Reading these reviews sent in by readers made me long for an extra few hours in my day to read these summer reading books! Series are a great way to encourage further reading for your kids who are thinking more about tv and leaving learning at school over the summer. They will get hooked and be begging for the next book. I also love Rachel’s suggestion below about using the audiobook as an incentive.
“Franny K. Stein, Mad Scientist :Lunch Walks Among Us“ By Jim Benton
Don’t let the cover of this book scare you! I read this book to my 5-year-old daughter and we LOVED it! Franny K. Stein, mad scientist, just wants to fit in at school. After using her scientific powers of observation, she changes herself into a cute little girl in a frilly dress. But when a monster threatens her classmates and teacher, she must revert back to her mad scientist ways to create a likely opponent to save the day. You’ll never guess out of what! The story offers lots of laughs and lots of important lessons – like being true to yourself! It’s a refreshing change of pace to the usual choice of pink princess girly books out there. The action moves quickly. And with fun illustrations at every turn of the page, this is a great read-aloud chapter book for the PreK and Kindergarten set. With the exception of “The Fran That Time Forgot,” we have LOVED every book in this series.
Review by Jean-Marie
“Magic Tree House Series ” by Mary Pope Osborne
I have a remarkable 5-year-old who is just starting to read chapter books. He is currently in love with the Magic Tree House series by Mary Pope Osborne. When he starts losing interest in the book I entice him with a reward of listening to the audiobook on CD once he reads most of the book. The books are great for beginning chapter readers and they get the kids interested in the topic discussed in the book (i.e. tornadoes, dinosaurs, wild west, knights, etc.).
Review by Rachel
“Nate the Great ” by Marjorie Weinman Sharmat
I hesitate to mention two characteristics of Nate the Great that I don’t particularly care for, however, I believe that if I am going to wholeheartedly recommend this book series, then I should let you know about two things. First of all, at times Nate the Great is prideful. When he is overwhelmingly prideful and my boys act completely astonished by his pridefulness, I take advantage of that time by discussing the differences between pride and humility. Secondly, Nate does not like girls. Each of the books we read so far clearly states or implies this as fact. I really do not like this part of the storyline. My boys have friends that are boys as well as friends that are girls, and I don’t want them to think it’s o.k. to decide to not like girls.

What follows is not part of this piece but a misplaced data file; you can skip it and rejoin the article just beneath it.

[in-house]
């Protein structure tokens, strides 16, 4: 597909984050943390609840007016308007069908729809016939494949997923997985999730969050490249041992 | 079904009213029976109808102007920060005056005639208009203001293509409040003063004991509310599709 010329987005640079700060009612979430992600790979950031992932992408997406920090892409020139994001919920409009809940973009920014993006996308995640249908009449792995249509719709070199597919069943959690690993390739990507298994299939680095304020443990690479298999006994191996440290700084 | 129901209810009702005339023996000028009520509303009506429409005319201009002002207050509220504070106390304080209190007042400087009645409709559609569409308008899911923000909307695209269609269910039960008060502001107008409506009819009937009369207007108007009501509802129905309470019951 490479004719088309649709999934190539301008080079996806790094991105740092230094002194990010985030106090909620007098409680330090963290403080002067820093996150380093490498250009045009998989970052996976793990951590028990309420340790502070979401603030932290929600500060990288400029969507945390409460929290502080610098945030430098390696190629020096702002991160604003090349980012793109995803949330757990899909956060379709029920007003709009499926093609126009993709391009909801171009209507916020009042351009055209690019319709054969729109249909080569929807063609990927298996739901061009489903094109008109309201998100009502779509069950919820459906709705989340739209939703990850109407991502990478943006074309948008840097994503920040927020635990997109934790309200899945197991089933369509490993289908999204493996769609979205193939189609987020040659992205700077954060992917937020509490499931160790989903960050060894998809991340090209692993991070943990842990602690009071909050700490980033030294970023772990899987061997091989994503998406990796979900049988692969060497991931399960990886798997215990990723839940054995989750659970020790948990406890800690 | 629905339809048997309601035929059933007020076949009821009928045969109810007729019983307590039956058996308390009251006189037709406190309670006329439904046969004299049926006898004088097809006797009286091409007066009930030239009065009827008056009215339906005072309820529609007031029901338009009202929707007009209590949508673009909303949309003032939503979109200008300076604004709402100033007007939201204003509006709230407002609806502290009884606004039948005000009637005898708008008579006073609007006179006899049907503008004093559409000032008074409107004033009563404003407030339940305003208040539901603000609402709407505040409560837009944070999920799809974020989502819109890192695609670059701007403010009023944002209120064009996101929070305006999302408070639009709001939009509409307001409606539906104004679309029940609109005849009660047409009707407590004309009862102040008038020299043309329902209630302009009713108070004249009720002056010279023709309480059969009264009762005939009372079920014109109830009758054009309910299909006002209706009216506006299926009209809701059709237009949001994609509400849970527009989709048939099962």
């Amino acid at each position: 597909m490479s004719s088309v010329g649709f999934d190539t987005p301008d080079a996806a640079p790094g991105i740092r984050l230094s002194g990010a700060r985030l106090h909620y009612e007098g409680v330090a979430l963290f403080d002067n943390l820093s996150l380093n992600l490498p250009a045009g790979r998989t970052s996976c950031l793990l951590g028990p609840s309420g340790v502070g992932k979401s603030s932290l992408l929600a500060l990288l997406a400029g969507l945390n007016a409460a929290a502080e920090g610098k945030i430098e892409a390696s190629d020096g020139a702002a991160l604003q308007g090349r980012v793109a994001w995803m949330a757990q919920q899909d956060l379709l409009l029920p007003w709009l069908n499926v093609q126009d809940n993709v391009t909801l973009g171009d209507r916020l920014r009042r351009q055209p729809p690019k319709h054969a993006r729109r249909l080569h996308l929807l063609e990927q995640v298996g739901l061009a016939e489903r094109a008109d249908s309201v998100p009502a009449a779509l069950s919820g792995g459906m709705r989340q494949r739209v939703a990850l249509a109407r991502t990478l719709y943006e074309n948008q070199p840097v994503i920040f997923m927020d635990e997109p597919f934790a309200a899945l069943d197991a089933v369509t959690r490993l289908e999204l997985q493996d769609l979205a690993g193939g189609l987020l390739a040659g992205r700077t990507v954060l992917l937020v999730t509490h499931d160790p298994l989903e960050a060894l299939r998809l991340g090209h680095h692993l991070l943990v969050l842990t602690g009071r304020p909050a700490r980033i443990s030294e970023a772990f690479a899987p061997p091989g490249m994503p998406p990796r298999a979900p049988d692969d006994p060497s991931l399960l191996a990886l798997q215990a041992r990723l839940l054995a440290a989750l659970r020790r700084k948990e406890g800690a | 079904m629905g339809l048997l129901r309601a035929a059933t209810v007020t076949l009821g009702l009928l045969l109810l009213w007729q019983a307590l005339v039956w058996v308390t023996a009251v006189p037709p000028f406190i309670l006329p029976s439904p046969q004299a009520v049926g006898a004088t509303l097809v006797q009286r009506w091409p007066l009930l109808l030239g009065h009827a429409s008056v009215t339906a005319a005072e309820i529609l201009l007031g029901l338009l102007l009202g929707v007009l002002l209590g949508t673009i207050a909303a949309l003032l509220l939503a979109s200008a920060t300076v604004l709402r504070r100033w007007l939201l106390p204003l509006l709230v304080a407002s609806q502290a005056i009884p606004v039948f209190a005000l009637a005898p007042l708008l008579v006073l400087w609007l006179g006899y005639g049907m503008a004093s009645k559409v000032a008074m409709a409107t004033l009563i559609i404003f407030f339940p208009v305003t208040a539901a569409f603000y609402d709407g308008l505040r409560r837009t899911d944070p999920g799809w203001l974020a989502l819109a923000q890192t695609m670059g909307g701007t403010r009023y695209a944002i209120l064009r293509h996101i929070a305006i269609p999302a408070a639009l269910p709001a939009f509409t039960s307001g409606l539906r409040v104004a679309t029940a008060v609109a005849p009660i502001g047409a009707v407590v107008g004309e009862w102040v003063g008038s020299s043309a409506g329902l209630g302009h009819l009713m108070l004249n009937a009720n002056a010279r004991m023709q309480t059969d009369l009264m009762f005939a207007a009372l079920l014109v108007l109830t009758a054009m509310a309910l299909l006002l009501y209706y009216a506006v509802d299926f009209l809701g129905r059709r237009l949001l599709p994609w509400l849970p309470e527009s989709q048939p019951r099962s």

To see more great reviews for summer reading like this one check out Marietta’s blog The Bookworm’s Booklist !
We love the Nate the Great series too! I read them to my daughter about a year ago, and now she's reading them to me. She's 5.
The first book in the series says, "I went to Annie's house. Annie has brown hair and brown eyes. And she smiles a lot. I would like Annie if I liked girls." My daughter and I took Nate's feelings about girls more of an "eeewwww girls have cooties" kind of dislike than a contempt dislike. Nate does, however, mention how "strange" one female character, Rosamond, is throughout the series. I can't really say it's any worse that the harsh storylines or over characterizations written in your everyday fairy tale though.
That said, Marietta's comments made me think of another book in the children's mystery genre that we recently discovered in our library: "Alec Flint, Super Sleuth: The Nina, The Pinta and the Santa Maria." It's a good, solid mystery, but more importantly I liked it for many of the concerns raised with the Nate the Greats series. The story features three-dimensional kids that set really good examples for the book's readers. I really liked that Alec took other people's thoughts and feeling into consideration even when he didn't always want to. And he showed gratitude and respect, especially to the girls in the story. And I loved that the two lead characters used their local library to research an important clue involving a missing Christopher Columbus exhibit (Yes, the story offers a bit of a history lesson as well). Definitely give it a try if your child is into mysteries. A second Alec Flint book, "The Ransom Note Blues: An Alec Flint Mystery" is due out in stores this month, so I believe it may be turning into a series.
Allie, I loved this school-aged kids reading review post. I look forward to reading more recommendations and reviews throughout the summer.
I am so glad you liked it Jean-Marie , I can't thank you enough for your input!
Our Family says
I love to promote reading. I have a list of books on my blog that we love. Feel free to check it out: 3funboys.blogspot.com